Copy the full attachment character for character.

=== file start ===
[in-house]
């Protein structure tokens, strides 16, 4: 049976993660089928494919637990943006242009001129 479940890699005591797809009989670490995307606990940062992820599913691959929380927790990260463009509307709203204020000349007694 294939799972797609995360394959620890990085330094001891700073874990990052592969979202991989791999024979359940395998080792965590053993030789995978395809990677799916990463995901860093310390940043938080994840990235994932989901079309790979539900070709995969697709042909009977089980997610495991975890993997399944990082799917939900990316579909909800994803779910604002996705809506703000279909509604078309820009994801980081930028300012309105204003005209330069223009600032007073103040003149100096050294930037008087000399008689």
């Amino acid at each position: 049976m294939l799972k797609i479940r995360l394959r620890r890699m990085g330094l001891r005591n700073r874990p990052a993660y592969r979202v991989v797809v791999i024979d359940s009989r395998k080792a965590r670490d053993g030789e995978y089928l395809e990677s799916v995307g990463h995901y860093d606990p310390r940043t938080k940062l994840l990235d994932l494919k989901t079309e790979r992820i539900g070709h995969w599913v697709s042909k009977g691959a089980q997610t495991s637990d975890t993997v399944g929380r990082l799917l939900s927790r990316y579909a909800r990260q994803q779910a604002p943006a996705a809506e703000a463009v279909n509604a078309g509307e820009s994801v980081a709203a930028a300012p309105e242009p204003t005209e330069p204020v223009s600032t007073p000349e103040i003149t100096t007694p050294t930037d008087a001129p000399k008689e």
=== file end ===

[in-house]
């Protein structure tokens, strides 16, 4: 049976993660089928494919637990943006242009001129 479940890699005591797809009989670490995307606990940062992820599913691959929380927790990260463009509307709203204020000349007694 294939799972797609995360394959620890990085330094001891700073874990990052592969979202991989791999024979359940395998080792965590053993030789995978395809990677799916990463995901860093310390940043938080994840990235994932989901079309790979539900070709995969697709042909009977089980997610495991975890993997399944990082799917939900990316579909909800994803779910604002996705809506703000279909509604078309820009994801980081930028300012309105204003005209330069223009600032007073103040003149100096050294930037008087000399008689």
């Amino acid at each position: 049976m294939l799972k797609i479940r995360l394959r620890r890699m990085g330094l001891r005591n700073r874990p990052a993660y592969r979202v991989v797809v791999i024979d359940s009989r395998k080792a965590r670490d053993g030789e995978y089928l395809e990677s799916v995307g990463h995901y860093d606990p310390r940043t938080k940062l994840l990235d994932l494919k989901t079309e790979r992820i539900g070709h995969w599913v697709s042909k009977g691959a089980q997610t495991s637990d975890t993997v399944g929380r990082l799917l939900s927790r990316y579909a909800r990260q994803q779910a604002p943006a996705a809506e703000a463009v279909n509604a078309g509307e820009s994801v980081a709203a930028a300012p309105e242009p204003t005209e330069p204020v223009s600032t007073p000349e103040i003149t100096t007694p050294t930037d008087a001129p000399k008689e």